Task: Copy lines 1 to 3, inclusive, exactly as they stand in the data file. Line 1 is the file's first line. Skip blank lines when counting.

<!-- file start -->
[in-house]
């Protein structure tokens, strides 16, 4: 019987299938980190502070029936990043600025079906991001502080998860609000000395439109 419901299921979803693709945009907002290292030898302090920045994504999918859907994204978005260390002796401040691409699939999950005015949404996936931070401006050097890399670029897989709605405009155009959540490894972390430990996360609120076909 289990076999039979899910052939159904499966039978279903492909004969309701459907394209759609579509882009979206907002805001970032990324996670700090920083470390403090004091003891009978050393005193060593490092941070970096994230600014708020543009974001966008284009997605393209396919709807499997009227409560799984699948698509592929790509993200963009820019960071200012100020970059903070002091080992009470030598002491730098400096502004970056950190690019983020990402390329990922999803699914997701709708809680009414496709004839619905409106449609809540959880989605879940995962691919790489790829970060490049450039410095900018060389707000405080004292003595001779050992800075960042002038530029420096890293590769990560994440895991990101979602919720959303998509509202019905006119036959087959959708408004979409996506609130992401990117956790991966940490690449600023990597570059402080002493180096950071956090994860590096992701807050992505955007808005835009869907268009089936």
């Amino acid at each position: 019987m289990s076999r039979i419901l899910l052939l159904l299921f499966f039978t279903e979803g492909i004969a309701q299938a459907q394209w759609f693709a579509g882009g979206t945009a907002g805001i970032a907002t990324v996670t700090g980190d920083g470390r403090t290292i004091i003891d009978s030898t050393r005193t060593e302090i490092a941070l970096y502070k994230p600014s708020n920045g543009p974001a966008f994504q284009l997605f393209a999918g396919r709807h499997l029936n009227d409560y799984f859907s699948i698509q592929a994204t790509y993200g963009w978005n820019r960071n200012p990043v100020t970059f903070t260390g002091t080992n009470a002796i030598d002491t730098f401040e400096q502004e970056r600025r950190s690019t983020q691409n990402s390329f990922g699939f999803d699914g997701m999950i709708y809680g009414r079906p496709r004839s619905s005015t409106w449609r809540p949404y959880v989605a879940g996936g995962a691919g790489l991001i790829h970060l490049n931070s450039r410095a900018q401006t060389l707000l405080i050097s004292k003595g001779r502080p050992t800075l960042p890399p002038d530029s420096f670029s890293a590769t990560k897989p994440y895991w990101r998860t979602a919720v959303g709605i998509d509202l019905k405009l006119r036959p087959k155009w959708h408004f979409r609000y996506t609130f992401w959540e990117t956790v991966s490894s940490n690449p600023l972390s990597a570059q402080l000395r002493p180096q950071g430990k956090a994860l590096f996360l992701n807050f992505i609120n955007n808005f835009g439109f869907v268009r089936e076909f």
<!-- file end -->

[in-house]
């Protein structure tokens, strides 16, 4: 019987299938980190502070029936990043600025079906991001502080998860609000000395439109 419901299921979803693709945009907002290292030898302090920045994504999918859907994204978005260390002796401040691409699939999950005015949404996936931070401006050097890399670029897989709605405009155009959540490894972390430990996360609120076909 289990076999039979899910052939159904499966039978279903492909004969309701459907394209759609579509882009979206907002805001970032990324996670700090920083470390403090004091003891009978050393005193060593490092941070970096994230600014708020543009974001966008284009997605393209396919709807499997009227409560799984699948698509592929790509993200963009820019960071200012100020970059903070002091080992009470030598002491730098400096502004970056950190690019983020990402390329990922999803699914997701709708809680009414496709004839619905409106449609809540959880989605879940995962691919790489790829970060490049450039410095900018060389707000405080004292003595001779050992800075960042002038530029420096890293590769990560994440895991990101979602919720959303998509509202019905006119036959087959959708408004979409996506609130992401990117956790991966940490690449600023990597570059402080002493180096950071956090994860590096992701807050992505955007808005835009869907268009089936």
């Amino acid at each position: 019987m289990s076999r039979i419901l899910l052939l159904l299921f499966f039978t279903e979803g492909i004969a309701q299938a459907q394209w759609f693709a579509g882009g979206t945009a907002g805001i970032a907002t990324v996670t700090g980190d920083g470390r403090t290292i004091i003891d009978s030898t050393r005193t060593e302090i490092a941070l970096y502070k994230p600014s708020n920045g543009p974001a966008f994504q284009l997605f393209a999918g396919r709807h499997l029936n009227d409560y799984f859907s699948i698509q592929a994204t790509y993200g963009w978005n820019r960071n200012p990043v100020t970059f903070t260390g002091t080992n009470a002796i030598d002491t730098f401040e400096q502004e970056r600025r950190s690019t983020q691409n990402s390329f990922g699939f999803d699914g997701m999950i709708y809680g009414r079906p496709r004839s619905s005015t409106w449609r809540p949404y959880v989605a879940g996936g995962a691919g790489l991001i790829h970060l490049n931070s450039r410095a900018q401006t060389l707000l405080i050097s004292k003595g001779r502080p050992t800075l960042p890399p002038d530029s420096f670029s890293a590769t990560k897989p994440y895991w990101r998860t979602a919720v959303g709605i998509d509202l019905k405009l006119r036959p087959k155009w959708h408004f979409r609000y996506t609130f992401w959540e990117t956790v991966s490894s940490n690449p600023l972390s990597a570059q402080l000395r002493p180096q950071g430990k956090a994860l590096f996360l992701n807050f992505i609120n955007n808005f835009g439109f869907v268009r089936e076909f």